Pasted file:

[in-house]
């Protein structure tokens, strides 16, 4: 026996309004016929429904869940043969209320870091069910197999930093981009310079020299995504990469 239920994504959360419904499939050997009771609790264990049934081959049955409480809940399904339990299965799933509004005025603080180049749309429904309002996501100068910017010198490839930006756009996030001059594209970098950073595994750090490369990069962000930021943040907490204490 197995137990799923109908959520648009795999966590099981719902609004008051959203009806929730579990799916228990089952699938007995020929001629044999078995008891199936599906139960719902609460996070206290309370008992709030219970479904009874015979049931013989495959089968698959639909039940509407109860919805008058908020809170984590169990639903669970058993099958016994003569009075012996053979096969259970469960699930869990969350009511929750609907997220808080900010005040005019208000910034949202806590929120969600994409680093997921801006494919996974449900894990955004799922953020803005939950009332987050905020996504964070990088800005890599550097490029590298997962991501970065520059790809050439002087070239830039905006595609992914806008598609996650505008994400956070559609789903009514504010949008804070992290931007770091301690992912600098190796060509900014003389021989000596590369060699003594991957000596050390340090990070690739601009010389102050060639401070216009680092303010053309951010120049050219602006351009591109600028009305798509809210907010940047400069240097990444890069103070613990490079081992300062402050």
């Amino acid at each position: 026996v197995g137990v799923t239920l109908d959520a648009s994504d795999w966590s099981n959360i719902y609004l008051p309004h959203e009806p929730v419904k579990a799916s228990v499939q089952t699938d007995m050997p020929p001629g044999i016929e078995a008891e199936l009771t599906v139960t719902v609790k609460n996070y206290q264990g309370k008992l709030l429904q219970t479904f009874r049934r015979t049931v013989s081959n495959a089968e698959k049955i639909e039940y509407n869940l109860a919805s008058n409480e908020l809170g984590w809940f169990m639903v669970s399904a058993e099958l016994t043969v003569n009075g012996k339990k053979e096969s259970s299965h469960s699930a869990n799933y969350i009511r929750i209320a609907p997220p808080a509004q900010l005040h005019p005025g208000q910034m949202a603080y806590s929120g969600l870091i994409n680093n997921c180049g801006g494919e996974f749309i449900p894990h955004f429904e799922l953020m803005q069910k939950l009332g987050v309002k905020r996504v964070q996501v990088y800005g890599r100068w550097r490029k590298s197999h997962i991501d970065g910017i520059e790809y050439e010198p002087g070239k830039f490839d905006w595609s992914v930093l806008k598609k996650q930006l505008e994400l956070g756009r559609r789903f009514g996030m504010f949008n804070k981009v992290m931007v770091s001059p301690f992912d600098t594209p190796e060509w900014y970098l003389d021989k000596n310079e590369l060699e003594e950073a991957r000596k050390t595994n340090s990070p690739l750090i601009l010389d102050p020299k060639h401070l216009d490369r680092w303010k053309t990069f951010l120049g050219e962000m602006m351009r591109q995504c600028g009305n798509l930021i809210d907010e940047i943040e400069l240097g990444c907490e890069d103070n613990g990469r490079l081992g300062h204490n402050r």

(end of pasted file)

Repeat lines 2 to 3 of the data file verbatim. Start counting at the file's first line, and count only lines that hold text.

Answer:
């Protein structure tokens, strides 16, 4: 026996309004016929429904869940043969209320870091069910197999930093981009310079020299995504990469 239920994504959360419904499939050997009771609790264990049934081959049955409480809940399904339990299965799933509004005025603080180049749309429904309002996501100068910017010198490839930006756009996030001059594209970098950073595994750090490369990069962000930021943040907490204490 197995137990799923109908959520648009795999966590099981719902609004008051959203009806929730579990799916228990089952699938007995020929001629044999078995008891199936599906139960719902609460996070206290309370008992709030219970479904009874015979049931013989495959089968698959639909039940509407109860919805008058908020809170984590169990639903669970058993099958016994003569009075012996053979096969259970469960699930869990969350009511929750609907997220808080900010005040005019208000910034949202806590929120969600994409680093997921801006494919996974449900894990955004799922953020803005939950009332987050905020996504964070990088800005890599550097490029590298997962991501970065520059790809050439002087070239830039905006595609992914806008598609996650505008994400956070559609789903009514504010949008804070992290931007770091301690992912600098190796060509900014003389021989000596590369060699003594991957000596050390340090990070690739601009010389102050060639401070216009680092303010053309951010120049050219602006351009591109600028009305798509809210907010940047400069240097990444890069103070613990490079081992300062402050």
């Amino acid at each position: 026996v197995g137990v799923t239920l109908d959520a648009s994504d795999w966590s099981n959360i719902y609004l008051p309004h959203e009806p929730v419904k579990a799916s228990v499939q089952t699938d007995m050997p020929p001629g044999i016929e078995a008891e199936l009771t599906v139960t719902v609790k609460n996070y206290q264990g309370k008992l709030l429904q219970t479904f009874r049934r015979t049931v013989s081959n495959a089968e698959k049955i639909e039940y509407n869940l109860a919805s008058n409480e908020l809170g984590w809940f169990m639903v669970s399904a058993e099958l016994t043969v003569n009075g012996k339990k053979e096969s259970s299965h469960s699930a869990n799933y969350i009511r929750i209320a609907p997220p808080a509004q900010l005040h005019p005025g208000q910034m949202a603080y806590s929120g969600l870091i994409n680093n997921c180049g801006g494919e996974f749309i449900p894990h955004f429904e799922l953020m803005q069910k939950l009332g987050v309002k905020r996504v964070q996501v990088y800005g890599r100068w550097r490029k590298s197999h997962i991501d970065g910017i520059e790809y050439e010198p002087g070239k830039f490839d905006w595609s992914v930093l806008k598609k996650q930006l505008e994400l956070g756009r559609r789903f009514g996030m504010f949008n804070k981009v992290m931007v770091s001059p301690f992912d600098t594209p190796e060509w900014y970098l003389d021989k000596n310079e590369l060699e003594e950073a991957r000596k050390t595994n340090s990070p690739l750090i601009l010389d102050p020299k060639h401070l216009d490369r680092w303010k053309t990069f951010l120049g050219e962000m602006m351009r591109q995504c600028g009305n798509l930021i809210d907010e940047i943040e400069l240097g990444c907490e890069d103070n613990g990469r490079l081992g300062h204490n402050r």